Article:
The United Kingdom announced in January a plan to reduce its use of plastic. The goal is to rid the country of the unnecessary use of plastics over the next 25 years. According to prime minister Theresa May, the objective is to turn the United Kingdom into one of the global leaders in the fight against plastics.

“In future years, I believe people will be shocked by how we allowed so much plastic to be produced,” said the prime minister. “We must reduce the demand for plastic, the volume in circulation, and improve our recycling rates.”

Among the measures announced by Theresa May is the creation of “plastic-free” aisles in supermarkets, where foods are sold without plastic packaging. The plan also includes charging for packaging used in food delivery and a new tax on plastic bags.

A law mandating a fee for plastic bags went into effect in England in October of 2015, but only for commercial establishments with more than 250 employees. In these stores, customers who opt for plastic bags pay 5 pence per bag, equivalent to about 7 cents in the United States. With the newly announced plan, all stores, regardless of the number of employees, will have to charge for plastic bags.
To have an idea of the impact of the 2015 measure, English commerce registered an 80% drop in plastic bag use just six months after it went into effect. A study conducted among England’s largest supermarkets revealed that 6 billion fewer bags were used during this period.

But this is not enough! And for this reason, Theresa May’s government decided to create a more robust and long-term strategy to fight plastic’s environmental impact.

Environmental organizations like Greenpeace have criticized the plan, stating that is still too weak, leaving out, for example, a plan for mandatory disposal of PET bottles in supermarkets, which had recently been discussed.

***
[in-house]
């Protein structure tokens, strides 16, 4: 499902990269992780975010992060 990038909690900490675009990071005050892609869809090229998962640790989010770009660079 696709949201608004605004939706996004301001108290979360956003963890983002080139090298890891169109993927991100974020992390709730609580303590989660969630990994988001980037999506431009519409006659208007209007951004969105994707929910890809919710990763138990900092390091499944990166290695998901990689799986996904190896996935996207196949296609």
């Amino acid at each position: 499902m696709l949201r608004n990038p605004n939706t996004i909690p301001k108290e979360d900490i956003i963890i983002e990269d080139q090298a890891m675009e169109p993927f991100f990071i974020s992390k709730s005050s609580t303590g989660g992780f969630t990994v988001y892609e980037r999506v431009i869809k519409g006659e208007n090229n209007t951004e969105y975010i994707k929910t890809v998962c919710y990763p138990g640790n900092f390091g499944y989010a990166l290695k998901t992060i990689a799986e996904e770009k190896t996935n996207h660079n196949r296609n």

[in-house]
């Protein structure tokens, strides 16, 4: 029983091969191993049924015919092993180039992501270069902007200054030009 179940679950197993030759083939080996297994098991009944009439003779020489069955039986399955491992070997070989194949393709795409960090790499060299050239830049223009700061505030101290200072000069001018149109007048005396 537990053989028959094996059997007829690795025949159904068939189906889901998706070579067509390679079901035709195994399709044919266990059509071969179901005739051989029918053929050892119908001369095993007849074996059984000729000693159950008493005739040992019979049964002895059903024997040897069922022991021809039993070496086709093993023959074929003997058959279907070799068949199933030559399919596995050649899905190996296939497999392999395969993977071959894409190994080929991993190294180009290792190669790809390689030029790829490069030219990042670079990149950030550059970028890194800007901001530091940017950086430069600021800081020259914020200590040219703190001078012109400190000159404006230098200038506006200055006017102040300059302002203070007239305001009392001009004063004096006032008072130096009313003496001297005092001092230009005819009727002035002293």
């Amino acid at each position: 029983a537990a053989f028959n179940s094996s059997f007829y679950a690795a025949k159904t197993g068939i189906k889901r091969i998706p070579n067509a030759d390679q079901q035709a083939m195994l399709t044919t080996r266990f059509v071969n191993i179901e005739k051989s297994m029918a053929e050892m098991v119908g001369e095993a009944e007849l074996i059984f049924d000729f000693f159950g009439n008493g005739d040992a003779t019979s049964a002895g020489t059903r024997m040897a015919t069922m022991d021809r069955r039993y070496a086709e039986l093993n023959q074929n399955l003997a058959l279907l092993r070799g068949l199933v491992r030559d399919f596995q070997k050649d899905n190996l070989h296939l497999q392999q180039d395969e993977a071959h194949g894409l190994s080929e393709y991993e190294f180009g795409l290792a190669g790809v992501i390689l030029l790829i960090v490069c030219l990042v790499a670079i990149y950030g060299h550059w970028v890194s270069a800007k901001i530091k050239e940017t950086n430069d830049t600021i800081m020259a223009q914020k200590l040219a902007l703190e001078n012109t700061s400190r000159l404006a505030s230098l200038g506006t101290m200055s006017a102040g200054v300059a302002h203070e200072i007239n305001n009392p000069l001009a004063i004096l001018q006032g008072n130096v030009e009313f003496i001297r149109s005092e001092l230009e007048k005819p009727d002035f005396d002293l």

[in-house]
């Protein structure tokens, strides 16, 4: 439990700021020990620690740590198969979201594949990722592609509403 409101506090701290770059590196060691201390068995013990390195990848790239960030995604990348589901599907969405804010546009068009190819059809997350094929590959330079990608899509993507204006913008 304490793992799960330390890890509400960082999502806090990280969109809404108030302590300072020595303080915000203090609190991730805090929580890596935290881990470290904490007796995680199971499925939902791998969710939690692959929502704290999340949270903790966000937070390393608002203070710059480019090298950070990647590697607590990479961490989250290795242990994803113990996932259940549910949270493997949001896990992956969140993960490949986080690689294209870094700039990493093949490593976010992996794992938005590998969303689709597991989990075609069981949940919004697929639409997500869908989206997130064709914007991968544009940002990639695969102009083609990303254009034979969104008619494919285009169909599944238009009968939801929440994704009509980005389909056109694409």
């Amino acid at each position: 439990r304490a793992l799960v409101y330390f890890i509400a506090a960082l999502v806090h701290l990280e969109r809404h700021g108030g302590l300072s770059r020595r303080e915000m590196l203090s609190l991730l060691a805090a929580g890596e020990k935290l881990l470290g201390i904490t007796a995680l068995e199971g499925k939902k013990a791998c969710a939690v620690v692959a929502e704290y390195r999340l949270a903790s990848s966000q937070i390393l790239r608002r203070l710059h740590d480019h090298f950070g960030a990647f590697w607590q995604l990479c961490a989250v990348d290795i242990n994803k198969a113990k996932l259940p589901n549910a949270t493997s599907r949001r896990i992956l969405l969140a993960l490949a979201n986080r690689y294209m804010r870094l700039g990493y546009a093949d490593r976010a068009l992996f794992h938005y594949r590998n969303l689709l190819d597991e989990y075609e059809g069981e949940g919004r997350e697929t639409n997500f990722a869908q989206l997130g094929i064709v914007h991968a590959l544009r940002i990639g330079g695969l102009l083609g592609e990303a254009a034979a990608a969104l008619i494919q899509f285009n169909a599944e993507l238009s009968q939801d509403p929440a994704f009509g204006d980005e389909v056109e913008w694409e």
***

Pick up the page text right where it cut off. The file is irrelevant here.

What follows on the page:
The measures announced today also arrive at a moment when the United Kingdom is facing pressure to act more forcefully. In early December, China, the world’s biggest consumer of plastic – 7.3 million tons per year – banned the importation of plastic waste from other countries. China’s biggest clients, the British, Americans and Japanese, will have to come up with a solution for their own garbage.

In the United Kingdom, environmental organizations have sounded the alarm: 2/3 of the recyclable waste produced by the country used to simply “go away” to China. Experts now say that a crisis is on the way. The government appears to have been slow to take measures in anticipation of the problem, and local recycling centers don’t seem to have the structure necessary to take in all the garbage that was being sent to the other side of the world.

A study published by Science magazine in 2015 stated that 8 million tons of plastic is thrown into the ocean each year. Scientists have stated that in the future our time period will be known as the “Plasticide.”

For this reason, measures like the one recently taken by Chile, the first Latin American country to ban plastic bags, are so well regarded.

Some European countries have already banned the distribution of plastic bags by shops. Those that have instituted a ban have made stores charge for them. Between October of 2015 and April of 2016, England’s seven largest supermarkets saw an 85% drop in bag use, falling from 7.6 billion units to 600 million units after they ceased being offered for free.

Other countries where customers have to pay for plastic bags include Ireland, Scotland, Denmark, Germany, Portugal and Hungary. Kenya has recently outlawed the production, sale and use of plastic bags, making it an offense punishable by fine or even prison.